Friending other libraries is safe and tempting, but is slightly counterproductive (we don't want it to look like these are library-only tools). But I also agree with David (and commenters) in that it's important to connect with other librarians professionally, and to keep up with what other libraries are doing - there are a lot of good ideas out there that we can adapt for our own libraries.

Hmm. I'm guilty of this myself, but I'm going to keep in mind moving forward.



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Library 2.0 For You

   September 18th, 2008 Brian Herzog

NELA 2008 conference logoIn my last post, I mentioned that at this year's NELA annual conference, I will be part of a panel called "Library 2.0 For You." A few people asked me about it, so here's what it is and how it came to be:

The description from the NELA conference program [pdf]:

Flickr isn't just a bird, delicious isn't just your NELA luncheon, and WordPress isn't a new kitchen gadget. Find out what these things are and how these popular Web 2.0 applications (and more!) are being used in real-world libraries. L24U offers a panel of three experienced Massachusetts librarians: Paige Eaton Davis from the Minuteman Library Network, Brian Herzog from the Chelmsford Public Library, and Elizabeth Thomsen of NOBLE. They share their expertise with applying Web 2.0 technologies to help promote your library's resources, programs, and materials. The program sponsor is ITS whose business meeting is included in the program.

Sounds great, huh? This program came about because there seemed to be a need for almost a how-to session for Library 2.0 tools. Lots of programs at past conferences and seminars were either general overviews of this technology, or very rah-rah Library 2.0 cheerleading. Which were great, because they raised awareness and interest, and got people excited about exploring these tools.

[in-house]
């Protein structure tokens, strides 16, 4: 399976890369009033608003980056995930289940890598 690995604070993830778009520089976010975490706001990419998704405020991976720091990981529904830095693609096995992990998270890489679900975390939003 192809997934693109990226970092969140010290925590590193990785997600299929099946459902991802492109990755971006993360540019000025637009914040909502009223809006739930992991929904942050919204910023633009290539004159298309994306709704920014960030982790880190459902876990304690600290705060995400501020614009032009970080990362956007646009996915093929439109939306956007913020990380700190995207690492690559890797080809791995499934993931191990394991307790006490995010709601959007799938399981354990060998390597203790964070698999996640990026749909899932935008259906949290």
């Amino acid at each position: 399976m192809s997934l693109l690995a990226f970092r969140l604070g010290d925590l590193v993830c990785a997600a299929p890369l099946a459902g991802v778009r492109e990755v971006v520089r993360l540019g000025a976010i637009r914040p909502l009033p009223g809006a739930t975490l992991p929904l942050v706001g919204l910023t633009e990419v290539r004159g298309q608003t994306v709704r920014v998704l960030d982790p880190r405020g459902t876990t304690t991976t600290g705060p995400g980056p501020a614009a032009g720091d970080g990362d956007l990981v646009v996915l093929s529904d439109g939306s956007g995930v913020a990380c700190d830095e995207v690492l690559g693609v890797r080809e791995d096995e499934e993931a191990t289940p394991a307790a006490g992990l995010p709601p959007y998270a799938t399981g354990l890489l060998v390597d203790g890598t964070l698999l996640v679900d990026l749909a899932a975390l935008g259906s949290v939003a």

However, when people left the conference, they knew they were interested but didn't know where to begin. So in L24U, we're hoping to show a few examples of what can be done with a few Library 2.0 tools (using actual working examples from libraries), and explain what the steps were to implement these tools.

It won't be hands-on training, but attendees will hopefully leave the session with an understanding of how to put these tools to work for them as soon as they get back to their libraries.

That's the plan, at any rate. Even if we just end up answering peoples' questions, it should still be interesting (that is, once I get past my fear of public speaking). So if you're going to NELA 2008, look for this program on Monday at 1pm.



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Simmons Tech Summit

   July 24th, 2008 Brian Herzog

Simmons Tech Summit Tech ToysLast week, I was invited to participate in the first Simmons Tech Summit.

Organized and hosted by a few instructors in the Graduate School of Library and Information Science at Simmons College, it was a small unconference of tech librarians discussing using web 2.0 tools to reach out to patrons.